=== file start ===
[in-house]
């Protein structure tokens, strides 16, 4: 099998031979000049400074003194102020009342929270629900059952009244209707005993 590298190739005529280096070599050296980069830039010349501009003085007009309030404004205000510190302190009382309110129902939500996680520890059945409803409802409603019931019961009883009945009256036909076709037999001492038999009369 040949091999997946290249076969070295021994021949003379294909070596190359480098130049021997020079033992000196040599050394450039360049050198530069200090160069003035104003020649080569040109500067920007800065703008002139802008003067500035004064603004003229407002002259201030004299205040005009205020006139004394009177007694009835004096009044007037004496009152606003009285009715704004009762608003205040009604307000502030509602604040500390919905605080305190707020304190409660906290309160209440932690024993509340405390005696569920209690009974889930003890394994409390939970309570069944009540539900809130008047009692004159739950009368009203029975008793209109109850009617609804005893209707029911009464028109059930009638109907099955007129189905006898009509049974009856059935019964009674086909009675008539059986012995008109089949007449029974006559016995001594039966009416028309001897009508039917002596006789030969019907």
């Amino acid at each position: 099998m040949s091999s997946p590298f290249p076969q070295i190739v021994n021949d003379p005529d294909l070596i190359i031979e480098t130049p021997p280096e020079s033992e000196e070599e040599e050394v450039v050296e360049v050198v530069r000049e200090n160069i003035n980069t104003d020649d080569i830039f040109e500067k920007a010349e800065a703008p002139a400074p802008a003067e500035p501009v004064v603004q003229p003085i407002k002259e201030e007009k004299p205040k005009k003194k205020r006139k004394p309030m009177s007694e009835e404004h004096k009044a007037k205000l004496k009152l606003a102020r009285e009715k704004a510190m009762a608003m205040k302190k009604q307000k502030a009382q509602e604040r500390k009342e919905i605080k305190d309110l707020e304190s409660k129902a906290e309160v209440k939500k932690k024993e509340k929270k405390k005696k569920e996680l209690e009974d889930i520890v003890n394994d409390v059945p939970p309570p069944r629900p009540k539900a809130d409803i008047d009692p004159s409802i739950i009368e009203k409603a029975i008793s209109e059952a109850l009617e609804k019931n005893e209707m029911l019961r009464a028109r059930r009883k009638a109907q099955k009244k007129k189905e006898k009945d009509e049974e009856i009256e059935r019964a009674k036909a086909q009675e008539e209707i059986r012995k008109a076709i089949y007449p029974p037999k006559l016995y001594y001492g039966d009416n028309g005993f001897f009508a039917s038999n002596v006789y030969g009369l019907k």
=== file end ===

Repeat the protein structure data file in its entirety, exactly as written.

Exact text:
[in-house]
């Protein structure tokens, strides 16, 4: 099998031979000049400074003194102020009342929270629900059952009244209707005993 590298190739005529280096070599050296980069830039010349501009003085007009309030404004205000510190302190009382309110129902939500996680520890059945409803409802409603019931019961009883009945009256036909076709037999001492038999009369 040949091999997946290249076969070295021994021949003379294909070596190359480098130049021997020079033992000196040599050394450039360049050198530069200090160069003035104003020649080569040109500067920007800065703008002139802008003067500035004064603004003229407002002259201030004299205040005009205020006139004394009177007694009835004096009044007037004496009152606003009285009715704004009762608003205040009604307000502030509602604040500390919905605080305190707020304190409660906290309160209440932690024993509340405390005696569920209690009974889930003890394994409390939970309570069944009540539900809130008047009692004159739950009368009203029975008793209109109850009617609804005893209707029911009464028109059930009638109907099955007129189905006898009509049974009856059935019964009674086909009675008539059986012995008109089949007449029974006559016995001594039966009416028309001897009508039917002596006789030969019907």
């Amino acid at each position: 099998m040949s091999s997946p590298f290249p076969q070295i190739v021994n021949d003379p005529d294909l070596i190359i031979e480098t130049p021997p280096e020079s033992e000196e070599e040599e050394v450039v050296e360049v050198v530069r000049e200090n160069i003035n980069t104003d020649d080569i830039f040109e500067k920007a010349e800065a703008p002139a400074p802008a003067e500035p501009v004064v603004q003229p003085i407002k002259e201030e007009k004299p205040k005009k003194k205020r006139k004394p309030m009177s007694e009835e404004h004096k009044a007037k205000l004496k009152l606003a102020r009285e009715k704004a510190m009762a608003m205040k302190k009604q307000k502030a009382q509602e604040r500390k009342e919905i605080k305190d309110l707020e304190s409660k129902a906290e309160v209440k939500k932690k024993e509340k929270k405390k005696k569920e996680l209690e009974d889930i520890v003890n394994d409390v059945p939970p309570p069944r629900p009540k539900a809130d409803i008047d009692p004159s409802i739950i009368e009203k409603a029975i008793s209109e059952a109850l009617e609804k019931n005893e209707m029911l019961r009464a028109r059930r009883k009638a109907q099955k009244k007129k189905e006898k009945d009509e049974e009856i009256e059935r019964a009674k036909a086909q009675e008539e209707i059986r012995k008109a076709i089949y007449p029974p037999k006559l016995y001594y001492g039966d009416n028309g005993f001897f009508a039917s038999n002596v006789y030969g009369l019907k």